Current Events in July 2017

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      Withholding -- too much vs. too little

      Some easy steps for having the right amount taken out

      When tax time comes every April, do you find yourself celebrating because you're getting a refund or griping because you owe taxes?

      There's a way to avoid both.

      The Internal Revenue Service (IRS) advises you to check your tax withholding from time to time as there are a number of factors that could determine whether you get money back or have to send more in.

      It's important to remember that when you get a refund, it's YOUR money you are getting back, not the government's. By withholding too much, you're giving Uncle Sam an interest-free loan. This is money you could invest and put to work for you. Whether you would or not is a topic for a separate discussion.

      In any event, when you have the correct amount taken out, you get closer to having a zero balance when you file your return -- no taxes owed, no refund.

      What to do

      In many cases, a new Form W-4, Employee’s Withholding Allowance Certificate, is all you need to make an adjustment. Just submit it to your employer, and the employer will use it to figure out how much federal income tax to withheld from your pay.

      The IRS offers several online resources to help you bring taxes paid closer to what you owe. They include:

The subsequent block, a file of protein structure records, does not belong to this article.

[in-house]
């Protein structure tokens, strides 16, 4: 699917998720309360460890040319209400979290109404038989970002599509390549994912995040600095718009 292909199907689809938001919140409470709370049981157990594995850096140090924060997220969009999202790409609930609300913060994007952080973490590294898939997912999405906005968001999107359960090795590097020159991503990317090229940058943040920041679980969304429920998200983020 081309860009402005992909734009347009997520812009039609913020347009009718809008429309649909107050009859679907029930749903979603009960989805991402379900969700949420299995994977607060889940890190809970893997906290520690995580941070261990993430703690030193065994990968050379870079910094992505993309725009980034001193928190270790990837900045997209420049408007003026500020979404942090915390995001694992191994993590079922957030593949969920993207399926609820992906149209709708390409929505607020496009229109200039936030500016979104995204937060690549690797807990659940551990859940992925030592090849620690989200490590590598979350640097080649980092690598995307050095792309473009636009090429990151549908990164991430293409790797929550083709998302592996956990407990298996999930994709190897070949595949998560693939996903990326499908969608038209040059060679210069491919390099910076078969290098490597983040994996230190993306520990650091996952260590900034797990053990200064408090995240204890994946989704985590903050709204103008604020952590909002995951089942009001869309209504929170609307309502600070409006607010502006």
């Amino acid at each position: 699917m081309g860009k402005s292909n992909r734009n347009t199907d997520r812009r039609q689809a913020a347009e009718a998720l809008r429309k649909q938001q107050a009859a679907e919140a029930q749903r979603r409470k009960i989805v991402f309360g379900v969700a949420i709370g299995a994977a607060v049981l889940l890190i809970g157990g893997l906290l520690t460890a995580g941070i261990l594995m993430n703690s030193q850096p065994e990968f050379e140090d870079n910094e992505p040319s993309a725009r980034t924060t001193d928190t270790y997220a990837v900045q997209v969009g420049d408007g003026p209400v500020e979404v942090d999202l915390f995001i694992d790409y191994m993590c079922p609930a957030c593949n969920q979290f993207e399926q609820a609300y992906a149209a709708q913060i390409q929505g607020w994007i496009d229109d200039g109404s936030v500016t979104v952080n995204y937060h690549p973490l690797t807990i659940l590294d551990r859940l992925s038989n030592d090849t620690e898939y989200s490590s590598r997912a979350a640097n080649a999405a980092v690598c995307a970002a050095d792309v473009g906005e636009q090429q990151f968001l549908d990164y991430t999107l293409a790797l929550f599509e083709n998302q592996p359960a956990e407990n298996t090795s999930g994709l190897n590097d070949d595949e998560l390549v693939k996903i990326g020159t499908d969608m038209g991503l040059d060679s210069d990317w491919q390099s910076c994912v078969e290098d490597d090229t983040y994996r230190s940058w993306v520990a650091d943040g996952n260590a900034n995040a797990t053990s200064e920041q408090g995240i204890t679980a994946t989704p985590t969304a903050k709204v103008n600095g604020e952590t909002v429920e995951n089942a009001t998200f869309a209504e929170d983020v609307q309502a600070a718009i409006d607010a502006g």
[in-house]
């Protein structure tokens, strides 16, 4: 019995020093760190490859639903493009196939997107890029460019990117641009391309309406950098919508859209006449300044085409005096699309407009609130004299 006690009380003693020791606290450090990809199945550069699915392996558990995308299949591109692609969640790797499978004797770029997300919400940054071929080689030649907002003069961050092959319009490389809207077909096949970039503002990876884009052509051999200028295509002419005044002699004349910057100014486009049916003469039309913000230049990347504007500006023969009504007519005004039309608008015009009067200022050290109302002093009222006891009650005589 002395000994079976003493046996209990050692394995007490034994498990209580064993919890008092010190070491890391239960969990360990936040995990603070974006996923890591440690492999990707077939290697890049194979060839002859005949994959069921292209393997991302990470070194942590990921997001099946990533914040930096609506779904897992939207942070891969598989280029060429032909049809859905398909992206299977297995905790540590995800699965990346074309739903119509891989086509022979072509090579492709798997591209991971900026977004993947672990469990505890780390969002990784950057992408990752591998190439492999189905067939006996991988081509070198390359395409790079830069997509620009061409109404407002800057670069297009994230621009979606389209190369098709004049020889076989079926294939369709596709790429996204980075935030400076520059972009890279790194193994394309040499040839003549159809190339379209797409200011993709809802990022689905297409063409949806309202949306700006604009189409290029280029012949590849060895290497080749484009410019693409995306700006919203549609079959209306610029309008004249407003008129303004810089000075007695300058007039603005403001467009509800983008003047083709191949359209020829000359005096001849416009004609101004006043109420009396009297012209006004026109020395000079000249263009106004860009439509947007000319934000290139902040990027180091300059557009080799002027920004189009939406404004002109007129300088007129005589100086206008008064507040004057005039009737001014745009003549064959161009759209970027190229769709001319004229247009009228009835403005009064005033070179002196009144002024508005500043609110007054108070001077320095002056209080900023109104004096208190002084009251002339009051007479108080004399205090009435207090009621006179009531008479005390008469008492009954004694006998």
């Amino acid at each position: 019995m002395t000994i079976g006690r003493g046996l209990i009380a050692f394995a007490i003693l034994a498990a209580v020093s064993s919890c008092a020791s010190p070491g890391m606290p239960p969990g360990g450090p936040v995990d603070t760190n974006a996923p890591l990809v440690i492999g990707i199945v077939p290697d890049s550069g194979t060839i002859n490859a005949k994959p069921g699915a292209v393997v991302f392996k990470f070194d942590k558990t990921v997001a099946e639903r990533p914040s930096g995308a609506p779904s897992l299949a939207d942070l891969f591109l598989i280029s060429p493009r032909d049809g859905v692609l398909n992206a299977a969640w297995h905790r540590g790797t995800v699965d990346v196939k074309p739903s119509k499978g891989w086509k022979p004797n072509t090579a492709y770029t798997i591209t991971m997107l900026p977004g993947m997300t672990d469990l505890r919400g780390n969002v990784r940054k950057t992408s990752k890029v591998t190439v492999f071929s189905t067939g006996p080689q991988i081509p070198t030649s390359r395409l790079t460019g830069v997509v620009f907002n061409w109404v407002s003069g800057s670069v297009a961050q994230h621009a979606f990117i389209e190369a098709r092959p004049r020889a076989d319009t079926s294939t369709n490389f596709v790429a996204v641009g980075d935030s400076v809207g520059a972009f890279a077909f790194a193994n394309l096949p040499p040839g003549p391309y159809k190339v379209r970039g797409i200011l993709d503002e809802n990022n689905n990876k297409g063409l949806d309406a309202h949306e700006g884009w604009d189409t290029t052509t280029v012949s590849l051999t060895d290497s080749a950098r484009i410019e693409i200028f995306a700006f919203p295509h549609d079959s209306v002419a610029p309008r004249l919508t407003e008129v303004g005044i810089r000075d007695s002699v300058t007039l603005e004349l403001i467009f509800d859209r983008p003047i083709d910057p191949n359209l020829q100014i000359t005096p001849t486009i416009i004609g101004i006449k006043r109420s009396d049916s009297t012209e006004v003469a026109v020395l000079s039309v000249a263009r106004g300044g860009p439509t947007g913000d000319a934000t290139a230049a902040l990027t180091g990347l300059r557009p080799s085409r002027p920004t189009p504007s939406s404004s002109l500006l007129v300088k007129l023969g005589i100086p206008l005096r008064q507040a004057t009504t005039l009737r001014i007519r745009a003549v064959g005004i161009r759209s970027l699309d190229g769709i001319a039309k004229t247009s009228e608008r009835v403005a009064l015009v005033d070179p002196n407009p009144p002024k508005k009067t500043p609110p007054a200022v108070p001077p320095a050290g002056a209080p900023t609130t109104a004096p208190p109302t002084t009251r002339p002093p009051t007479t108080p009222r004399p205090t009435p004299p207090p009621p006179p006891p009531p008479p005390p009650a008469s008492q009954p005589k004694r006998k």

Self-employed taxpayers, including those involved in the sharing economy, can use the Form 1040-ES worksheet to figure their estimated tax payments.

      If they also work for an employer, they can often forgo making these quarterly payments by instead having more tax taken out of their pay.

      When tax time comes every April, do you find yourself celebrating because you're getting a refund or griping because you owe taxes?There's a way to avo...

      Scientists calculate the amount of plastic on earth

      Most of it goes into landfills or the environment

      You go into a fast-food restaurant and order a salad. It comes in a plastic bowl, covered by a clear plastic top.

      The salad dressing is in a plastic bag and the utensils to eat the salad are made of plastic. They are encased in a clear plastic wrapper. When you're finished eating, all of that plastic goes into the trash.